Just 22 women leaders addressed the United Nations General Assembly’s General Debate this year out of 193 world leaders who spoke at the famous Green Podium. The figure reflects a poor representation of women in leadership positions globally and in international politics. The number of male world leaders stood at 171, almost 8 times the number of women leaders at the seventy-seventh session of the assembly.
A breakup, as collated by WION, gives out more shocking numbers. Just four women presidents, five at the prime ministers level, one at the vice president level, eight at the foreign ministers’ level, one at the minister of state for foreign minister level and three at the ambassadors’ level spoke. The maximum number of women leaders were from the European continent at seven, followed by Africa at four, Asia at four (one each from ASEAN, Indian subcontinent, West Asia, Central Asia regions), Pacific/Oceania at three, American continent at two and one each from Australia and Caribbean. UAE’s representative was the only Arab woman present during this year’s addresses, and the same stands true for Bangladesh PM Hasina is the only women leader from the Indian subcontinent.
The women leaders who spoke at UNGA this year were, Slovakia’s President Zuzana Čaputová, Honduras’s President Iris Xiomara Castro Sarmiento, Moldova’s President Maia Sandu, Hungary’s President Katalin Novák, Uganda Vice President Jessica Alupo, UK PM Elizabeth Truss, Barbados PM Mia Amor Mottley, New Zealand PM Jacinda Ardern, Bangladesh PM Sheikh Hasina, Samoa PM Fiame Naomi Mataafa, South Africa’s Foreign minister Naledi Pandor, Australia FM Penny Wong, Liechtenstein FM Dominique Hasler, Chad FM Awatif Altidjani Ahmed Koiboro, Sweden FM Ann Christin Linde, Iceland FM Thórdís Kolbrún Reykfjörd Gylfadóttir, Indonesia’s FM Retno Lestari Priansari Marsudi, Canada FM Mélanie Joly, UAE’s Minister of State for foreign affairs Reem Ebrahim Al Hashimy, Turkmenistan Permanent Representative to the UN Aksoltan Ataeva, Angola’s envoy to UN Maria de Jesus dos Reis Ferreira and Nauru’s envoy to UN Josie Ann Dongobir.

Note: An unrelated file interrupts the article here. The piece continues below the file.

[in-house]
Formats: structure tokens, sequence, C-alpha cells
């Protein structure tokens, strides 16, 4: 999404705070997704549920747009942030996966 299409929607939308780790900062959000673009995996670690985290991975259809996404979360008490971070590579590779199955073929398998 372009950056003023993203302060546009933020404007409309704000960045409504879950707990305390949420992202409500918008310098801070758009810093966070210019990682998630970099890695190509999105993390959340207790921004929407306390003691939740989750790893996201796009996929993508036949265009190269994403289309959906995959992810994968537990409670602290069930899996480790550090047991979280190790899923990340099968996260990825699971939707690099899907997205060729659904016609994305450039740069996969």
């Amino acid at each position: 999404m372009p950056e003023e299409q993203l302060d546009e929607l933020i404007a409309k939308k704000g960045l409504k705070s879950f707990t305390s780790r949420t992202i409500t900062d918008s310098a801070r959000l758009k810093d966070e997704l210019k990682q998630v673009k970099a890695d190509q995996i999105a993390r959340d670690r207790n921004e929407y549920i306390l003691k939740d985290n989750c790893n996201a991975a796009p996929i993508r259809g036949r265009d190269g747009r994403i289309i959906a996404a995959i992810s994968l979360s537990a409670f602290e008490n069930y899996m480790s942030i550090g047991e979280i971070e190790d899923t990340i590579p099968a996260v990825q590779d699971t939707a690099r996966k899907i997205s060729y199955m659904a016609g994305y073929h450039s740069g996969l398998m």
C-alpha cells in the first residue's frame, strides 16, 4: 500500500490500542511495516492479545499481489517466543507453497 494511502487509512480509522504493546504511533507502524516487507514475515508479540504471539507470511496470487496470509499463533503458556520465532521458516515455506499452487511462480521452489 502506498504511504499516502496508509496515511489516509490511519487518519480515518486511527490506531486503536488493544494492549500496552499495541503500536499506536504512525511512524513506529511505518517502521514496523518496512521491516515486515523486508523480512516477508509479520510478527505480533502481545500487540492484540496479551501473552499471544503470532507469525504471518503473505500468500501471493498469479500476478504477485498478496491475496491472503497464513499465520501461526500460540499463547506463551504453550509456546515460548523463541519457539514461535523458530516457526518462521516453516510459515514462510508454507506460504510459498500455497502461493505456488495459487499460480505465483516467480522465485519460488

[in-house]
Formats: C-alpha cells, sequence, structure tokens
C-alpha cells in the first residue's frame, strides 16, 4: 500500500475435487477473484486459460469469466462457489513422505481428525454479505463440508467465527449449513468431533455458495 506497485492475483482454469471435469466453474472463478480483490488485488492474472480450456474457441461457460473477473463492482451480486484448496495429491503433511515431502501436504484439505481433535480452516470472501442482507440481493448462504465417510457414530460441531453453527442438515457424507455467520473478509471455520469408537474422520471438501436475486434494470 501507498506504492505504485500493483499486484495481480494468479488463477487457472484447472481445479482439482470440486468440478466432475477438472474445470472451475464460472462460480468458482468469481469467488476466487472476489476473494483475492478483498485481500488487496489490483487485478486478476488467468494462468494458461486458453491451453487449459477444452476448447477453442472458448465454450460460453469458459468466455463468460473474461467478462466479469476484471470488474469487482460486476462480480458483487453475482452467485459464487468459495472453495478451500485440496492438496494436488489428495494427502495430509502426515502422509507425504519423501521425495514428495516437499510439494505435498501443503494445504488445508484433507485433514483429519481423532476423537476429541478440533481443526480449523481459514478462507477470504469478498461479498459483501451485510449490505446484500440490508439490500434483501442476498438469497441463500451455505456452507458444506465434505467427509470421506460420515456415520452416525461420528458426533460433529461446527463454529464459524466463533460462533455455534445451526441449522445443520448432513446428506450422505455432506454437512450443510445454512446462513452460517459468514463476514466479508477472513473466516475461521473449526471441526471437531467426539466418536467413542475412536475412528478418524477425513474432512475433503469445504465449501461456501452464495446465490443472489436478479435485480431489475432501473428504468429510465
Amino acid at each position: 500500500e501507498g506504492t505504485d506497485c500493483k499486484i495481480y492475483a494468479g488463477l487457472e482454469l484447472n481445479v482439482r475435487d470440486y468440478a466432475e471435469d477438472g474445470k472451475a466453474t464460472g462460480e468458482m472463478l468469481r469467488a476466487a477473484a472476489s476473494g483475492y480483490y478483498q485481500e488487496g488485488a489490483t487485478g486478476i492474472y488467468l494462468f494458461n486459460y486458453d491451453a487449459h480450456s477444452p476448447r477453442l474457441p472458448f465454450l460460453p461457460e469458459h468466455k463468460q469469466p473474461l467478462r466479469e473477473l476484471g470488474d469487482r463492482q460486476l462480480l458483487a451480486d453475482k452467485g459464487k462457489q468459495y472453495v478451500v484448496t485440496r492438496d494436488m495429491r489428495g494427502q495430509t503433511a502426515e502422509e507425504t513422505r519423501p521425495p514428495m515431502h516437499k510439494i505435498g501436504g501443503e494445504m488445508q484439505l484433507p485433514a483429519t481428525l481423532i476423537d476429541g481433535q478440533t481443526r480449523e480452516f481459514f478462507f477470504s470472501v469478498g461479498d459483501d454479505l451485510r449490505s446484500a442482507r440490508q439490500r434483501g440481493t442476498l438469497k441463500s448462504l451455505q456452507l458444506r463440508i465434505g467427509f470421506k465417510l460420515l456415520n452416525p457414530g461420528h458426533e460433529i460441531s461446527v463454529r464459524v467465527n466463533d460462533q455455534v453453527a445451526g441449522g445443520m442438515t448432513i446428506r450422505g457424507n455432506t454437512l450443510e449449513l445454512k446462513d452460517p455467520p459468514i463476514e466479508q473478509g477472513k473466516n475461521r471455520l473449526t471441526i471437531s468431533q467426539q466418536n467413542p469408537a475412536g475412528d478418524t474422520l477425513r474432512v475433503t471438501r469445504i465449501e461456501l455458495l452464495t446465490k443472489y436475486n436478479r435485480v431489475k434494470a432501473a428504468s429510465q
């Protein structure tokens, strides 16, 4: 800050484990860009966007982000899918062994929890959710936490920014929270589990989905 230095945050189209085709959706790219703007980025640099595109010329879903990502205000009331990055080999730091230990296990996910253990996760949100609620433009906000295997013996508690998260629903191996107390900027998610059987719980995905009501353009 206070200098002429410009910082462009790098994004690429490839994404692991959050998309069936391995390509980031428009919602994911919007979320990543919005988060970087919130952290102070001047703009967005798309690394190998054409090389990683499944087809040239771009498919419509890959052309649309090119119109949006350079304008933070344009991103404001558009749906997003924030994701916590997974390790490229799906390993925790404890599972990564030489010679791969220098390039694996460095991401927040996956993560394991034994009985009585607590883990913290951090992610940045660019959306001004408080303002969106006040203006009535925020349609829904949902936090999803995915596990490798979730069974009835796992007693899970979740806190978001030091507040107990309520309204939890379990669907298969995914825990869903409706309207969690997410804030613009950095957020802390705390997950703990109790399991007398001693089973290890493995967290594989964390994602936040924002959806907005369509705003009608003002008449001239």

provocatively, the youngest leader to speak at the General Assembly this year was a woman–Iceland’s foreign minister Gylfadóttir, who is 34 years old (4 November 1987). The second youngest leader to speak at the assembly was Chile’s president at 36 years of age (February 11, 1986), followed by Montenegro’s PM at 36 years of age (December 25 1986). The average age of women leaders at the green podium stood at 52.3, with the oldest women leader to make an address this year being Bangladesh PM Hasina who is 74 years old.
Among women leaders, the longest speech was made by Samoa’s PM at 39.09 minutes which was the second longest speech overall, the first being of Palestine’s President Mahmoud Abbas who spoke for 48.21 Minutes. All in All, 77 Presidents, 46 PMS, 51 Foreign ministers, seven Ambassadors, four vice presidents, two kings, one prince, one Amir, one foreign secretary, one chancellor, one minister of state for foreign affairs and one Pope’s representative (Secretary of State-Cardinal Pietro Parolin) addressed the gathering. Guinea-Bissau’s President Úmaro Sissoco Embaló made the shortest speech at 8.24 minutes.
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